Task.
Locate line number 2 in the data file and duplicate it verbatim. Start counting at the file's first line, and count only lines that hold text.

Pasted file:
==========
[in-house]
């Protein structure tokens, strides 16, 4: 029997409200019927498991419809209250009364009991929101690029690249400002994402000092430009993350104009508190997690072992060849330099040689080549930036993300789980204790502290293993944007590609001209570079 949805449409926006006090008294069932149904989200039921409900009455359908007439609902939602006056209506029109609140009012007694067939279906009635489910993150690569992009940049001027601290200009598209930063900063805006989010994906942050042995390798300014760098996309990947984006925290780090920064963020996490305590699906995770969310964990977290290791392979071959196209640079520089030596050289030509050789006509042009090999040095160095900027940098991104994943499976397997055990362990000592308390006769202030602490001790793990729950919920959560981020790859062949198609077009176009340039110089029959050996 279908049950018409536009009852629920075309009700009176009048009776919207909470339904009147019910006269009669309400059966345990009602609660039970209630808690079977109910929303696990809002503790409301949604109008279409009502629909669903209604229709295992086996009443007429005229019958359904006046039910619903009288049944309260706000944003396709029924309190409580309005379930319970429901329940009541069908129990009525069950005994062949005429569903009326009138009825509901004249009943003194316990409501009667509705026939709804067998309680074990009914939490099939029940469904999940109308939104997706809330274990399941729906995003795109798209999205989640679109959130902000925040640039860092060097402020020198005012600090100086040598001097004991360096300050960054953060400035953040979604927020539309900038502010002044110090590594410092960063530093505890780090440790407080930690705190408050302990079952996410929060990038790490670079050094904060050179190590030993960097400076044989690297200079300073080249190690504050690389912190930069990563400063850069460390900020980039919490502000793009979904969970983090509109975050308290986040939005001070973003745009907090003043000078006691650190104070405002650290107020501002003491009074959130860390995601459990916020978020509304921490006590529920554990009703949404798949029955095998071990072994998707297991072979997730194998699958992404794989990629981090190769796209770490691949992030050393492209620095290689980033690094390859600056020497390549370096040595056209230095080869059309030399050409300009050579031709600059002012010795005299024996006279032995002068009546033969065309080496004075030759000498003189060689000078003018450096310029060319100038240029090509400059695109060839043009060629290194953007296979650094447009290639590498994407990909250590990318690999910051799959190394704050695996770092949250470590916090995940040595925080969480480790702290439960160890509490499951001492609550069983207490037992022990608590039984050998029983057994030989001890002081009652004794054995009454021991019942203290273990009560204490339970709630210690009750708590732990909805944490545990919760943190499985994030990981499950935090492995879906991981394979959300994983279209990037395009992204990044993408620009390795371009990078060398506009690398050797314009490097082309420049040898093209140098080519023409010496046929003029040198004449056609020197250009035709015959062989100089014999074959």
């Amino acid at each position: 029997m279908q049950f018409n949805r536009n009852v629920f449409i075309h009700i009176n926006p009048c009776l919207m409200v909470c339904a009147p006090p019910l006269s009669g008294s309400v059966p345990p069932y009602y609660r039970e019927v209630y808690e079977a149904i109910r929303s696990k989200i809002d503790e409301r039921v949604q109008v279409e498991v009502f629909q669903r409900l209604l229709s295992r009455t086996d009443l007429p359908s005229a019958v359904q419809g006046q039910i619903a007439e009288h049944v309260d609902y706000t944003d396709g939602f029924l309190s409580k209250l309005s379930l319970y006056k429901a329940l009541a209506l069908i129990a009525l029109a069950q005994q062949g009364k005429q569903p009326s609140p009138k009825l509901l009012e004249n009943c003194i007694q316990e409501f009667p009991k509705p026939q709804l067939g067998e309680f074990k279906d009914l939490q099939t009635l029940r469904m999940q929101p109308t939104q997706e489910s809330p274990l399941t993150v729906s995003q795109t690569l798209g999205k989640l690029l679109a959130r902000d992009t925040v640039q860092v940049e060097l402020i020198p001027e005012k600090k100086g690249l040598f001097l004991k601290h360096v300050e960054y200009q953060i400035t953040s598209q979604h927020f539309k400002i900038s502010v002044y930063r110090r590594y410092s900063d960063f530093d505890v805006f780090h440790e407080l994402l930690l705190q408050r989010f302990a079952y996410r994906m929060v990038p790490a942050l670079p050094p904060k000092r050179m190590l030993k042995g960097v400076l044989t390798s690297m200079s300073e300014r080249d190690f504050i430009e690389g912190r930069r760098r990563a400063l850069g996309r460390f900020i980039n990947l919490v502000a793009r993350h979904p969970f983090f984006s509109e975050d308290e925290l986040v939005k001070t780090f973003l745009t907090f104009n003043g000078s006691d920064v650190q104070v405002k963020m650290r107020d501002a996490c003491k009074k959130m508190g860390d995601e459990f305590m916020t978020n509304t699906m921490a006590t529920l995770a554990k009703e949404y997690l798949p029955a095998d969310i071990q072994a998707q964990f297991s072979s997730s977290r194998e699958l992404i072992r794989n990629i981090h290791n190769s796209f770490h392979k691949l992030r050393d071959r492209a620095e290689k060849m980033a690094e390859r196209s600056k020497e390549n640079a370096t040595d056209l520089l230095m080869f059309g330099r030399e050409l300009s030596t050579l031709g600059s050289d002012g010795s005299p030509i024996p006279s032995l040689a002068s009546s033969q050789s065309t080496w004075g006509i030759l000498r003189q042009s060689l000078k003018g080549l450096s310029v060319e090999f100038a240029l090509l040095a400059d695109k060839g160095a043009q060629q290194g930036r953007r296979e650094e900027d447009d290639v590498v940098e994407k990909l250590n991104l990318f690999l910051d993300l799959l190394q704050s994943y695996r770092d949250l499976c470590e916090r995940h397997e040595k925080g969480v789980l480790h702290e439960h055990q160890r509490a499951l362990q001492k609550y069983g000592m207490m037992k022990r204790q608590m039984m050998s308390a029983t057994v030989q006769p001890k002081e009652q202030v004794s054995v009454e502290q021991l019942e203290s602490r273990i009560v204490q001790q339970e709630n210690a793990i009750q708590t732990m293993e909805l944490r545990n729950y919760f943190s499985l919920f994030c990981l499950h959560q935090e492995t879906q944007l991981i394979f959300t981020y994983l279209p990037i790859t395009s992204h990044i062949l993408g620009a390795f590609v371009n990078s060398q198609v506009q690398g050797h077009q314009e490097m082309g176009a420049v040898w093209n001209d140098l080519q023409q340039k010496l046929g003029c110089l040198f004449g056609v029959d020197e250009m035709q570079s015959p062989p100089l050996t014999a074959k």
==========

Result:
């Protein structure tokens, strides 16, 4: 029997409200019927498991419809209250009364009991929101690029690249400002994402000092430009993350104009508190997690072992060849330099040689080549930036993300789980204790502290293993944007590609001209570079 949805449409926006006090008294069932149904989200039921409900009455359908007439609902939602006056209506029109609140009012007694067939279906009635489910993150690569992009940049001027601290200009598209930063900063805006989010994906942050042995390798300014760098996309990947984006925290780090920064963020996490305590699906995770969310964990977290290791392979071959196209640079520089030596050289030509050789006509042009090999040095160095900027940098991104994943499976397997055990362990000592308390006769202030602490001790793990729950919920959560981020790859062949198609077009176009340039110089029959050996 279908049950018409536009009852629920075309009700009176009048009776919207909470339904009147019910006269009669309400059966345990009602609660039970209630808690079977109910929303696990809002503790409301949604109008279409009502629909669903209604229709295992086996009443007429005229019958359904006046039910619903009288049944309260706000944003396709029924309190409580309005379930319970429901329940009541069908129990009525069950005994062949005429569903009326009138009825509901004249009943003194316990409501009667509705026939709804067998309680074990009914939490099939029940469904999940109308939104997706809330274990399941729906995003795109798209999205989640679109959130902000925040640039860092060097402020020198005012600090100086040598001097004991360096300050960054953060400035953040979604927020539309900038502010002044110090590594410092960063530093505890780090440790407080930690705190408050302990079952996410929060990038790490670079050094904060050179190590030993960097400076044989690297200079300073080249190690504050690389912190930069990563400063850069460390900020980039919490502000793009979904969970983090509109975050308290986040939005001070973003745009907090003043000078006691650190104070405002650290107020501002003491009074959130860390995601459990916020978020509304921490006590529920554990009703949404798949029955095998071990072994998707297991072979997730194998699958992404794989990629981090190769796209770490691949992030050393492209620095290689980033690094390859600056020497390549370096040595056209230095080869059309030399050409300009050579031709600059002012010795005299024996006279032995002068009546033969065309080496004075030759000498003189060689000078003018450096310029060319100038240029090509400059695109060839043009060629290194953007296979650094447009290639590498994407990909250590990318690999910051799959190394704050695996770092949250470590916090995940040595925080969480480790702290439960160890509490499951001492609550069983207490037992022990608590039984050998029983057994030989001890002081009652004794054995009454021991019942203290273990009560204490339970709630210690009750708590732990909805944490545990919760943190499985994030990981499950935090492995879906991981394979959300994983279209990037395009992204990044993408620009390795371009990078060398506009690398050797314009490097082309420049040898093209140098080519023409010496046929003029040198004449056609020197250009035709015959062989100089014999074959």